Pearl looks set to win the long and bitter battle for Resolution after Standard Life withdrew its offer and conceded defeat.
Standard said it would not raise its £4.6bn cash and shares offer on Monday although it still believed it offered better value than Pearl.
It said: “The board has concluded that a revised offer would not create sufficient value for Standard Life shareholders at a level that is likely to be successful.”
The value of Standard’s offer had fallen significantly in real terms after its share price slumped to its lowest level since flotation last June. Its share price surged by 6.5 per cent on the news by close on Monday.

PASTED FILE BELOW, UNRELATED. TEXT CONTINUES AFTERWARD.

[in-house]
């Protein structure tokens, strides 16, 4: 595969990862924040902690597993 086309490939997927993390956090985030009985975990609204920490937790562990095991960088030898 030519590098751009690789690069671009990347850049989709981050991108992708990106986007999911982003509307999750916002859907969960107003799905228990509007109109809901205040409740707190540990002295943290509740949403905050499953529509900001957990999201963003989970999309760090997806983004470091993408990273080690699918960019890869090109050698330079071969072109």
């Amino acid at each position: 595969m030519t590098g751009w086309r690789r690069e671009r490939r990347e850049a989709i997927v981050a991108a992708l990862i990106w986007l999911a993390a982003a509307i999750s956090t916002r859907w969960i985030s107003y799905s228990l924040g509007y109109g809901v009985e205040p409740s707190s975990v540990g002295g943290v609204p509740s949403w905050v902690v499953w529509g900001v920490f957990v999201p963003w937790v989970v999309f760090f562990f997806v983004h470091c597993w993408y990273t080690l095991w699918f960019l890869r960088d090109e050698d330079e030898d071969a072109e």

Resolution has confirmed it is locked in talks with Pearl but has not recommended its £4.9bn cash offer to shareholders. Pearl increased its stake in Resolution from 24.2 to 25.93 per cent on Monday afternoon.
Reports suggest Resolution chief Clive Cowdery will recommend a deal if Pearl raises its offer. The deal will then be finalised quickly, freeing Cowdery to launch another buyout vehicle.
Blue Planet Investment Management assistant investment manager Harish Haridas says the well publicised clash of personalities between Cowdery and Pearl chief executive Hugh Osmond will be a significant factor in the deal.
In 2005, Osmond bought Pearl’s £26bn closed funds from under Cowdery’s nose and there has been sniping between the two camps in the various regulated announcements surrounding the bids.
Cicero Consulting director Iain Anderson says: “Pearl has shown a remarkable change of approach from its past iceberg communication strategy. The personality clash makes the affair more colourful but they are both businessmen at the end of the day and if the deal is right, the deal will get done.”